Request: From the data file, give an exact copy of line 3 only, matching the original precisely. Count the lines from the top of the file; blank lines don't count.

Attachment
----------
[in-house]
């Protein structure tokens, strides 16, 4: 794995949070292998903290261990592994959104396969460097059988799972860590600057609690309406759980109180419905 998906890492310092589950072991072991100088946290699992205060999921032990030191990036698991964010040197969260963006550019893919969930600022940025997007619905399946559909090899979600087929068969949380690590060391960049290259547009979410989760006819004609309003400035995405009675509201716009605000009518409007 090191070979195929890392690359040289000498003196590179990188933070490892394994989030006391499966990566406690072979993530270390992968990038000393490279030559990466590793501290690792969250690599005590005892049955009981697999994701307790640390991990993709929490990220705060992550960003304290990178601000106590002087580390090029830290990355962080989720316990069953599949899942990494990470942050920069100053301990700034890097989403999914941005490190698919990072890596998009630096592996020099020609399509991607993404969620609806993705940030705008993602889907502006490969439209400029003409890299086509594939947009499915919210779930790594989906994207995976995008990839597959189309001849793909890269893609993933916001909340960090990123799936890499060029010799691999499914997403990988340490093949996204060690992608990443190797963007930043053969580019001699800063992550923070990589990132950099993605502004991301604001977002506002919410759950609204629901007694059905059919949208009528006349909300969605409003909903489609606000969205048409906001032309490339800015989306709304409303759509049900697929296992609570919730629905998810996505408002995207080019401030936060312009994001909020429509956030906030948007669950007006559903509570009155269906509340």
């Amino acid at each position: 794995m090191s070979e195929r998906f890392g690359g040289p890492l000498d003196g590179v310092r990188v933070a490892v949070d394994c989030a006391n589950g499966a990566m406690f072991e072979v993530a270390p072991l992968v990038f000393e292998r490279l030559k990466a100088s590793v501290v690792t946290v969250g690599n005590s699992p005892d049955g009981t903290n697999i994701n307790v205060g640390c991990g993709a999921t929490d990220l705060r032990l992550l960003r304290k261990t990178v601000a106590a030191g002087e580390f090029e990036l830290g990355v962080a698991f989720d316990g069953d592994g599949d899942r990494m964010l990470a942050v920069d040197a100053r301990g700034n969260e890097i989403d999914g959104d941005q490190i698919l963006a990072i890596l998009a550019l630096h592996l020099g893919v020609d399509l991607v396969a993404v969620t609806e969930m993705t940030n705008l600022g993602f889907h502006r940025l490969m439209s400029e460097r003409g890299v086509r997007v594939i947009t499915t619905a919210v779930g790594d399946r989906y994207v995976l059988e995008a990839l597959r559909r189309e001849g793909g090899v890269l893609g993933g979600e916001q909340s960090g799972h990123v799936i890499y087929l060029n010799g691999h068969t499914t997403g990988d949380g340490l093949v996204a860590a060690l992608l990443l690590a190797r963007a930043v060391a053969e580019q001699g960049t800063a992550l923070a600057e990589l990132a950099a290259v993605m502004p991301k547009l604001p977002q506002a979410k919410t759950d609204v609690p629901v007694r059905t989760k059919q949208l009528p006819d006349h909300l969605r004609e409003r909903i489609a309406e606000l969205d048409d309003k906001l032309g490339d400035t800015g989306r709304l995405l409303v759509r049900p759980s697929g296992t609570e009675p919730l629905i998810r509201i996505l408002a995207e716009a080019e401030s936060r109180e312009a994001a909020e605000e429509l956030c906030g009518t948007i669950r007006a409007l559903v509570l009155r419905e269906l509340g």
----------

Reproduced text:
């Amino acid at each position: 794995m090191s070979e195929r998906f890392g690359g040289p890492l000498d003196g590179v310092r990188v933070a490892v949070d394994c989030a006391n589950g499966a990566m406690f072991e072979v993530a270390p072991l992968v990038f000393e292998r490279l030559k990466a100088s590793v501290v690792t946290v969250g690599n005590s699992p005892d049955g009981t903290n697999i994701n307790v205060g640390c991990g993709a999921t929490d990220l705060r032990l992550l960003r304290k261990t990178v601000a106590a030191g002087e580390f090029e990036l830290g990355v962080a698991f989720d316990g069953d592994g599949d899942r990494m964010l990470a942050v920069d040197a100053r301990g700034n969260e890097i989403d999914g959104d941005q490190i698919l963006a990072i890596l998009a550019l630096h592996l020099g893919v020609d399509l991607v396969a993404v969620t609806e969930m993705t940030n705008l600022g993602f889907h502006r940025l490969m439209s400029e460097r003409g890299v086509r997007v594939i947009t499915t619905a919210v779930g790594d399946r989906y994207v995976l059988e995008a990839l597959r559909r189309e001849g793909g090899v890269l893609g993933g979600e916001q909340s960090g799972h990123v799936i890499y087929l060029n010799g691999h068969t499914t997403g990988d949380g340490l093949v996204a860590a060690l992608l990443l690590a190797r963007a930043v060391a053969e580019q001699g960049t800063a992550l923070a600057e990589l990132a950099a290259v993605m502004p991301k547009l604001p977002q506002a979410k919410t759950d609204v609690p629901v007694r059905t989760k059919q949208l009528p006819d006349h909300l969605r004609e409003r909903i489609a309406e606000l969205d048409d309003k906001l032309g490339d400035t800015g989306r709304l995405l409303v759509r049900p759980s697929g296992t609570e009675p919730l629905i998810r509201i996505l408002a995207e716009a080019e401030s936060r109180e312009a994001a909020e605000e429509l956030c906030g009518t948007i669950r007006a409007l559903v509570l009155r419905e269906l509340g």